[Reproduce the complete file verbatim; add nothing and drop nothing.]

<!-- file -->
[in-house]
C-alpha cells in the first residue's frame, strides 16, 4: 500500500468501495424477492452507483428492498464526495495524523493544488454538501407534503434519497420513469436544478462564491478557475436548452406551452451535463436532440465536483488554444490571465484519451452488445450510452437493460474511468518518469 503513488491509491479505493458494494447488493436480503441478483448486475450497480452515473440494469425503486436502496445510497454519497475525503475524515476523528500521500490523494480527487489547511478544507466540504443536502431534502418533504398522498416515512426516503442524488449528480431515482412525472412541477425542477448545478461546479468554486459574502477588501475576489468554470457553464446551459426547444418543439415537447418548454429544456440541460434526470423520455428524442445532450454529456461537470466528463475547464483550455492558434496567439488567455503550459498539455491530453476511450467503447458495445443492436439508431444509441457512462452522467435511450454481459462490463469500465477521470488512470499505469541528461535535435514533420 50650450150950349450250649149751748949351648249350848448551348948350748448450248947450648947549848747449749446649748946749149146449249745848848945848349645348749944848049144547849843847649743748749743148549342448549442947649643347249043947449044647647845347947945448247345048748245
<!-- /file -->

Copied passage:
[in-house]
C-alpha cells in the first residue's frame, strides 16, 4: 500500500468501495424477492452507483428492498464526495495524523493544488454538501407534503434519497420513469436544478462564491478557475436548452406551452451535463436532440465536483488554444490571465484519451452488445450510452437493460474511468518518469 503513488491509491479505493458494494447488493436480503441478483448486475450497480452515473440494469425503486436502496445510497454519497475525503475524515476523528500521500490523494480527487489547511478544507466540504443536502431534502418533504398522498416515512426516503442524488449528480431515482412525472412541477425542477448545478461546479468554486459574502477588501475576489468554470457553464446551459426547444418543439415537447418548454429544456440541460434526470423520455428524442445532450454529456461537470466528463475547464483550455492558434496567439488567455503550459498539455491530453476511450467503447458495445443492436439508431444509441457512462452522467435511450454481459462490463469500465477521470488512470499505469541528461535535435514533420 50650450150950349450250649149751748949351648249350848448551348948350748448450248947450648947549848747449749446649748946749149146449249745848848945848349645348749944848049144547849843847649743748749743148549342448549442947649643347249043947449044647647845347947945448247345048748245